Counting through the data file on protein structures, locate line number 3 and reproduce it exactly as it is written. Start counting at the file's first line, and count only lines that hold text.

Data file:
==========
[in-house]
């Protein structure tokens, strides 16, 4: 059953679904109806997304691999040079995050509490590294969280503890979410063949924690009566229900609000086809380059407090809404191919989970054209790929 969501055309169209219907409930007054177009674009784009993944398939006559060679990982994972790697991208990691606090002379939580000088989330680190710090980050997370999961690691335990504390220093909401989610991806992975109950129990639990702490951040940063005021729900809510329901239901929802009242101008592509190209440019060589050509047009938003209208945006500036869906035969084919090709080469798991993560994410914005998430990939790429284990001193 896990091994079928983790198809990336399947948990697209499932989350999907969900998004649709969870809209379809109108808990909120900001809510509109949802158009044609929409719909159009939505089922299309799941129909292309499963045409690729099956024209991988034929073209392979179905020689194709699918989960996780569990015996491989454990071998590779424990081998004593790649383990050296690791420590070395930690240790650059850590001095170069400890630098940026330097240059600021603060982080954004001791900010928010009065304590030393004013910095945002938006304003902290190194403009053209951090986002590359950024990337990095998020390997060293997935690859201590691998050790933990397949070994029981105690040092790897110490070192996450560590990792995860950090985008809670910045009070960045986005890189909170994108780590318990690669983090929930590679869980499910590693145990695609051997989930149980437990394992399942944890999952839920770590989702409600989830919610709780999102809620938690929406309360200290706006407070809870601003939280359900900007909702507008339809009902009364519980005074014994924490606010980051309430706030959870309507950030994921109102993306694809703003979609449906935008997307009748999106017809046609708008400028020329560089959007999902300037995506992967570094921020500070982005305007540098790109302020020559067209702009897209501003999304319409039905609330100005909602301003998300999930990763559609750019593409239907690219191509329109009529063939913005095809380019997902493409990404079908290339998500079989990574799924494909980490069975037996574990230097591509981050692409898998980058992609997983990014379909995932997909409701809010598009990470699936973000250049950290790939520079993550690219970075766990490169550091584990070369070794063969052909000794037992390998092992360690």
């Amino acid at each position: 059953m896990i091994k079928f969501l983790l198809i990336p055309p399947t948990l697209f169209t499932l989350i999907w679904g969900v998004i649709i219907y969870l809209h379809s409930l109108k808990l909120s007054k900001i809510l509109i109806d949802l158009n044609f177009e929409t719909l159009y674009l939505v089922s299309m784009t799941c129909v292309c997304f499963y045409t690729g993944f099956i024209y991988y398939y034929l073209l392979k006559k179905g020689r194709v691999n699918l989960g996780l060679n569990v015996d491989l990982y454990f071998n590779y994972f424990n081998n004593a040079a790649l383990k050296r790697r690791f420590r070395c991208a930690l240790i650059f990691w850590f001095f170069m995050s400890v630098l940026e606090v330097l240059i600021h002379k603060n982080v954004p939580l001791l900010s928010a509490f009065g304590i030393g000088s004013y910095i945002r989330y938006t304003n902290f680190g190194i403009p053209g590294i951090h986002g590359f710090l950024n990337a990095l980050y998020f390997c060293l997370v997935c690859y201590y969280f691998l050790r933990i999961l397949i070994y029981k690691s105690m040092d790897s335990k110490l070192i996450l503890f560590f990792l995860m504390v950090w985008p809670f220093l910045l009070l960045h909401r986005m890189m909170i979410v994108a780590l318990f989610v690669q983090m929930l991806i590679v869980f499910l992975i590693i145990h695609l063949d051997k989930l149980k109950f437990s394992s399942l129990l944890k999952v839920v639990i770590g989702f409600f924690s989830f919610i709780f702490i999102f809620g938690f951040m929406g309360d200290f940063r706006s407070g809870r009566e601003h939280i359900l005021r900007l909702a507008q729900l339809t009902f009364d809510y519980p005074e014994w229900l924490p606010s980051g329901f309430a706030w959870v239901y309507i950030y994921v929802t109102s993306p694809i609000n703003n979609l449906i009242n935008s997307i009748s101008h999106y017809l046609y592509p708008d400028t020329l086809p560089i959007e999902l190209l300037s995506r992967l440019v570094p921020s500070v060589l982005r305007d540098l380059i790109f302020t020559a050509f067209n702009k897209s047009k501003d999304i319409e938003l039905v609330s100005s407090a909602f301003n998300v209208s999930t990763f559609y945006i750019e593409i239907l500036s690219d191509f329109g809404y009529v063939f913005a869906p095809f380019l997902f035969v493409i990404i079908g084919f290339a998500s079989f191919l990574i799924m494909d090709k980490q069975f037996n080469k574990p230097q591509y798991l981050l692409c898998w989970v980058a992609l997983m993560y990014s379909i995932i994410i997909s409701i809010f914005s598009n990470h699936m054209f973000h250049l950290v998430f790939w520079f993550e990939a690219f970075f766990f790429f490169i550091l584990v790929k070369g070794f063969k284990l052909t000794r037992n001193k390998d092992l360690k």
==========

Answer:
């Amino acid at each position: 059953m896990i091994k079928f969501l983790l198809i990336p055309p399947t948990l697209f169209t499932l989350i999907w679904g969900v998004i649709i219907y969870l809209h379809s409930l109108k808990l909120s007054k900001i809510l509109i109806d949802l158009n044609f177009e929409t719909l159009y674009l939505v089922s299309m784009t799941c129909v292309c997304f499963y045409t690729g993944f099956i024209y991988y398939y034929l073209l392979k006559k179905g020689r194709v691999n699918l989960g996780l060679n569990v015996d491989l990982y454990f071998n590779y994972f424990n081998n004593a040079a790649l383990k050296r790697r690791f420590r070395c991208a930690l240790i650059f990691w850590f001095f170069m995050s400890v630098l940026e606090v330097l240059i600021h002379k603060n982080v954004p939580l001791l900010s928010a509490f009065g304590i030393g000088s004013y910095i945002r989330y938006t304003n902290f680190g190194i403009p053209g590294i951090h986002g590359f710090l950024n990337a990095l980050y998020f390997c060293l997370v997935c690859y201590y969280f691998l050790r933990i999961l397949i070994y029981k690691s105690m040092d790897s335990k110490l070192i996450l503890f560590f990792l995860m504390v950090w985008p809670f220093l910045l009070l960045h909401r986005m890189m909170i979410v994108a780590l318990f989610v690669q983090m929930l991806i590679v869980f499910l992975i590693i145990h695609l063949d051997k989930l149980k109950f437990s394992s399942l129990l944890k999952v839920v639990i770590g989702f409600f924690s989830f919610i709780f702490i999102f809620g938690f951040m929406g309360d200290f940063r706006s407070g809870r009566e601003h939280i359900l005021r900007l909702a507008q729900l339809t009902f009364d809510y519980p005074e014994w229900l924490p606010s980051g329901f309430a706030w959870v239901y309507i950030y994921v929802t109102s993306p694809i609000n703003n979609l449906i009242n935008s997307i009748s101008h999106y017809l046609y592509p708008d400028t020329l086809p560089i959007e999902l190209l300037s995506r992967l440019v570094p921020s500070v060589l982005r305007d540098l380059i790109f302020t020559a050509f067209n702009k897209s047009k501003d999304i319409e938003l039905v609330s100005s407090a909602f301003n998300v209208s999930t990763f559609y945006i750019e593409i239907l500036s690219d191509f329109g809404y009529v063939f913005a869906p095809f380019l997902f035969v493409i990404i079908g084919f290339a998500s079989f191919l990574i799924m494909d090709k980490q069975f037996n080469k574990p230097q591509y798991l981050l692409c898998w989970v980058a992609l997983m993560y990014s379909i995932i994410i997909s409701i809010f914005s598009n990470h699936m054209f973000h250049l950290v998430f790939w520079f993550e990939a690219f970075f766990f790429f490169i550091l584990v790929k070369g070794f063969k284990l052909t000794r037992n001193k390998d092992l360690k």